Bryan Fischer, the director of issue analysis for government and public policy at the American Family Association (AFA), makes it a point to say something offensive pretty much every day.
Fischer first came to Americans United’s attention back in 2009, when he told attendees of the Religious Right’s “Values Voter Summit” that Adolf Hitler invented the separation of church and state.
This past weekend, a collection of Religious Right groups, including the Family Research Council (FRC), American Family Association (AFA) and Liberty Counsel, held an event in Washington, D.C., called the Values Voter Summit (VVS). It’s an annual opportunity for the forces of the Religious Right to strategize on how they can “take America back.”
A few days ago, the Southern Poverty Law Center (SPLC) issued a press release urging members of Congress not to attend the Family Research Council’s annual “Values Voter Summit,” which kicks off today.
The SPLC noted that the FRC and the American Family Association (AFA), which co-sponsors the Summit, “have long records of vilifying the LGBT community and spreading other forms of bigotry.”
Far too many people associate Christianity with homophobia thanks to Religious Right groups like the Family Research Council (FRC) and the American Family Association (AFA). A group of faithful moderates is out to change that perception.
Way back in the 1630s, the leaders of Puritan Massachusetts got the bright idea that every adult in the colony should be required to swear a loyalty oath to the governor that ended with the phrase “So help me God.”
The iconoclastic Puritan preacher Roger Williams was not impressed.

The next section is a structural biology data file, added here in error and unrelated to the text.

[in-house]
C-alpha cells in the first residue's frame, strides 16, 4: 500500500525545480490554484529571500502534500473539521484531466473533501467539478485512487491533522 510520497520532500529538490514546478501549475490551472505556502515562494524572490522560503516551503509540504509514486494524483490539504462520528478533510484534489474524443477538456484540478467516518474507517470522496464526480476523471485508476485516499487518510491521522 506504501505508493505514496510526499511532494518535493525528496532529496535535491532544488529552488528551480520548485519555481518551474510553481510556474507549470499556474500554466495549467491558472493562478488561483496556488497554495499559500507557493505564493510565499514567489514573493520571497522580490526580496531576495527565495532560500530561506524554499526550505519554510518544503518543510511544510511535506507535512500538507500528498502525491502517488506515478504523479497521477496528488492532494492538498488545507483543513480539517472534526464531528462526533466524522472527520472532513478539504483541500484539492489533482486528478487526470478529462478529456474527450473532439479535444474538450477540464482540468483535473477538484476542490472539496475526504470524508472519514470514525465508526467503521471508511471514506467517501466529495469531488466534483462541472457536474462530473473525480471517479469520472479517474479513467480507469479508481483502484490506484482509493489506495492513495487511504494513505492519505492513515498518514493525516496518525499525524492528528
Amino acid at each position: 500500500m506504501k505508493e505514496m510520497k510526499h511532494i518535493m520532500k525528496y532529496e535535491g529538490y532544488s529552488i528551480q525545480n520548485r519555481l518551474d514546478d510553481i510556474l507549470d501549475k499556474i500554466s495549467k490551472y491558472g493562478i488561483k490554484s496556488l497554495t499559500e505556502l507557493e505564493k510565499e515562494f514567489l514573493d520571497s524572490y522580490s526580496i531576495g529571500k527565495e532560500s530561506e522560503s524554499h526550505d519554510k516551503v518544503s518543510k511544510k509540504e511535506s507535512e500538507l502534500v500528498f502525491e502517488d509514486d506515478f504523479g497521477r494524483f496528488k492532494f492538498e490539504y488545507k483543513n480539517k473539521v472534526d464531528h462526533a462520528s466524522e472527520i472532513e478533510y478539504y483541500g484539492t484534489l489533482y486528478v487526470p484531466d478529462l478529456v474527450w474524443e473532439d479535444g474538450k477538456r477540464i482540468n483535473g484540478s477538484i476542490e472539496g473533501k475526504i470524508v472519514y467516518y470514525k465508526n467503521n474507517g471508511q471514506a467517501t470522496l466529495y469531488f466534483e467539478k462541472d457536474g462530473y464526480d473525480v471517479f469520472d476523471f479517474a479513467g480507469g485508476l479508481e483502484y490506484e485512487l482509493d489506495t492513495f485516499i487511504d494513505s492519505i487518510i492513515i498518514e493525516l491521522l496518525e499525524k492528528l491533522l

“A magistrate ought not to tender an oath to an unregenerate man,” he observed. Doing so, Williams asserted, would cause the oath taker “to take the name of God in vain.”
A Religious Right group in Kentucky is calling on parents to demand the right to deliver “inspirational messages” during public school assemblies, and they’re providing some interesting “facts” to make their case.
The Kentucky chapter of the American Family Association (AFA) just released a petition that declares, in no uncertain terms, that prayer in schools will take us back to Jesus and best of all, boost student test scores, lower the crime rate and even decrease the rate of HIV infection.
You could say that the American Family Association (AFA) isn’t pleased about today’s Supreme Court rulings on marriage equality.
By a 5-4 vote, the high court struck down the Defense of Marriage Act (DOMA), meaning that same-sex couples who are lawfully wed in states with marriage equality will have access to a range of federal benefits. This is a pretty big deal.
GOP Chairman Reince Priebus unveiled a new report yesterday outlining the things the Republican Party must do to improve its performance at the polls.
Priebus said Republicans have to reach out to women, Hispanics and other minorities and change their “narrow-minded” and “out of touch” image. One of the to-do items was to alter the GOP approach to social issues such as equality for gay people.
Tomorrow is Thanksgiving – which means it’s time for the Religious Right to start carping about the so-called “war on Christmas.”
Actually, there have already been several developments in this alleged war. As an unwilling combatant, I’d like to give you a little round-up of the action so far.